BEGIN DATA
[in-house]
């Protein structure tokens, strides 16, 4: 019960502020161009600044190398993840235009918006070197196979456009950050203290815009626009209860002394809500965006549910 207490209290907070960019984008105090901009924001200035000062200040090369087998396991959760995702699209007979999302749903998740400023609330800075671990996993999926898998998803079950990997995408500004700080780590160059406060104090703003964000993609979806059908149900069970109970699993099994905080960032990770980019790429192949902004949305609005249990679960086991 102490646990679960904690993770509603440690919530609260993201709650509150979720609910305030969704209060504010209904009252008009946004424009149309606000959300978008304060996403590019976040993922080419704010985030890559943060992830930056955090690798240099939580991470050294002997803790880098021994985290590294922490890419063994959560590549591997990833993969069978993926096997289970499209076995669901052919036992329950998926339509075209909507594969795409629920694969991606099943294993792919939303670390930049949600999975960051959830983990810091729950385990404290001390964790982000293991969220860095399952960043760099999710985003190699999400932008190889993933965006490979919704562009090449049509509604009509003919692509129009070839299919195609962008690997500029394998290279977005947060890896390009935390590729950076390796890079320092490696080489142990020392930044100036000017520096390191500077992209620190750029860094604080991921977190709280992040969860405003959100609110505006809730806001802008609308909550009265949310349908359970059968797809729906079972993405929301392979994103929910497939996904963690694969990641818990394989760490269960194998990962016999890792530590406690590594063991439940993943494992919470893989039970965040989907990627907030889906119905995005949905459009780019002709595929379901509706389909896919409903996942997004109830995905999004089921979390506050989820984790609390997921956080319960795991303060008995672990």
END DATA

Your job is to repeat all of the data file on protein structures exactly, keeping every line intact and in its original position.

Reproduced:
[in-house]
């Protein structure tokens, strides 16, 4: 019960502020161009600044190398993840235009918006070197196979456009950050203290815009626009209860002394809500965006549910 207490209290907070960019984008105090901009924001200035000062200040090369087998396991959760995702699209007979999302749903998740400023609330800075671990996993999926898998998803079950990997995408500004700080780590160059406060104090703003964000993609979806059908149900069970109970699993099994905080960032990770980019790429192949902004949305609005249990679960086991 102490646990679960904690993770509603440690919530609260993201709650509150979720609910305030969704209060504010209904009252008009946004424009149309606000959300978008304060996403590019976040993922080419704010985030890559943060992830930056955090690798240099939580991470050294002997803790880098021994985290590294922490890419063994959560590549591997990833993969069978993926096997289970499209076995669901052919036992329950998926339509075209909507594969795409629920694969991606099943294993792919939303670390930049949600999975960051959830983990810091729950385990404290001390964790982000293991969220860095399952960043760099999710985003190699999400932008190889993933965006490979919704562009090449049509509604009509003919692509129009070839299919195609962008690997500029394998290279977005947060890896390009935390590729950076390796890079320092490696080489142990020392930044100036000017520096390191500077992209620190750029860094604080991921977190709280992040969860405003959100609110505006809730806001802008609308909550009265949310349908359970059968797809729906079972993405929301392979994103929910497939996904963690694969990641818990394989760490269960194998990962016999890792530590406690590594063991439940993943494992919470893989039970965040989907990627907030889906119905995005949905459009780019002709595929379901509706389909896919409903996942997004109830995905999004089921979390506050989820984790609390997921956080319960795991303060008995672990």